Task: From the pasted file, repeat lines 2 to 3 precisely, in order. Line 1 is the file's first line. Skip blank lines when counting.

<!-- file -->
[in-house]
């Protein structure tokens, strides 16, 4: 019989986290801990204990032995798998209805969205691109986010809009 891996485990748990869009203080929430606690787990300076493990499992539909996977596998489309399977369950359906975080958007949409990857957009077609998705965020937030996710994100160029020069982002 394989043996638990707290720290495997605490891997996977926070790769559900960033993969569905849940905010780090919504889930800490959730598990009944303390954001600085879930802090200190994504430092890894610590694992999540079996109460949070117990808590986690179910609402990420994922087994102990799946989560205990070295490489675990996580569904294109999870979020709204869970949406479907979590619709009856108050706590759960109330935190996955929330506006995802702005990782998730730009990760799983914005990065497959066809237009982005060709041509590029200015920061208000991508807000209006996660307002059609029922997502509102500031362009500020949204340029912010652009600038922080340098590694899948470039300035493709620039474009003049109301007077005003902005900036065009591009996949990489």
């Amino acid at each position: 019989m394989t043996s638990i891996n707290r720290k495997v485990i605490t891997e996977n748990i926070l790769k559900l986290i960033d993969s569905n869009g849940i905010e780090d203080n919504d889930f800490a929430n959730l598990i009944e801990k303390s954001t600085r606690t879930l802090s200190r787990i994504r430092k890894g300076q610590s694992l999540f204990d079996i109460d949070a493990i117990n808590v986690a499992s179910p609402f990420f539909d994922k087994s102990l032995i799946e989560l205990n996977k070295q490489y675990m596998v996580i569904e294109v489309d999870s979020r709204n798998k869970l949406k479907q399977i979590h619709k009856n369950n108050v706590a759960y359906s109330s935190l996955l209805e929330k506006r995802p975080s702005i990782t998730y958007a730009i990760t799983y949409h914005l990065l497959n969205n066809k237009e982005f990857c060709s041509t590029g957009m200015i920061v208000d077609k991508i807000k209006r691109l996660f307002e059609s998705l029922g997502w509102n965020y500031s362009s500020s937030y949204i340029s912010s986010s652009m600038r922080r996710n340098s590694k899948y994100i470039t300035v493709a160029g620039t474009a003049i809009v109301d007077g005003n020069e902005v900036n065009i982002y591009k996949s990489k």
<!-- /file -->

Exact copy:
């Protein structure tokens, strides 16, 4: 019989986290801990204990032995798998209805969205691109986010809009 891996485990748990869009203080929430606690787990300076493990499992539909996977596998489309399977369950359906975080958007949409990857957009077609998705965020937030996710994100160029020069982002 394989043996638990707290720290495997605490891997996977926070790769559900960033993969569905849940905010780090919504889930800490959730598990009944303390954001600085879930802090200190994504430092890894610590694992999540079996109460949070117990808590986690179910609402990420994922087994102990799946989560205990070295490489675990996580569904294109999870979020709204869970949406479907979590619709009856108050706590759960109330935190996955929330506006995802702005990782998730730009990760799983914005990065497959066809237009982005060709041509590029200015920061208000991508807000209006996660307002059609029922997502509102500031362009500020949204340029912010652009600038922080340098590694899948470039300035493709620039474009003049109301007077005003902005900036065009591009996949990489």
């Amino acid at each position: 019989m394989t043996s638990i891996n707290r720290k495997v485990i605490t891997e996977n748990i926070l790769k559900l986290i960033d993969s569905n869009g849940i905010e780090d203080n919504d889930f800490a929430n959730l598990i009944e801990k303390s954001t600085r606690t879930l802090s200190r787990i994504r430092k890894g300076q610590s694992l999540f204990d079996i109460d949070a493990i117990n808590v986690a499992s179910p609402f990420f539909d994922k087994s102990l032995i799946e989560l205990n996977k070295q490489y675990m596998v996580i569904e294109v489309d999870s979020r709204n798998k869970l949406k479907q399977i979590h619709k009856n369950n108050v706590a759960y359906s109330s935190l996955l209805e929330k506006r995802p975080s702005i990782t998730y958007a730009i990760t799983y949409h914005l990065l497959n969205n066809k237009e982005f990857c060709s041509t590029g957009m200015i920061v208000d077609k991508i807000k209006r691109l996660f307002e059609s998705l029922g997502w509102n965020y500031s362009s500020s937030y949204i340029s912010s986010s652009m600038r922080r996710n340098s590694k899948y994100i470039t300035v493709a160029g620039t474009a003049i809009v109301d007077g005003n020069e902005v900036n065009i982002y591009k996949s990489k």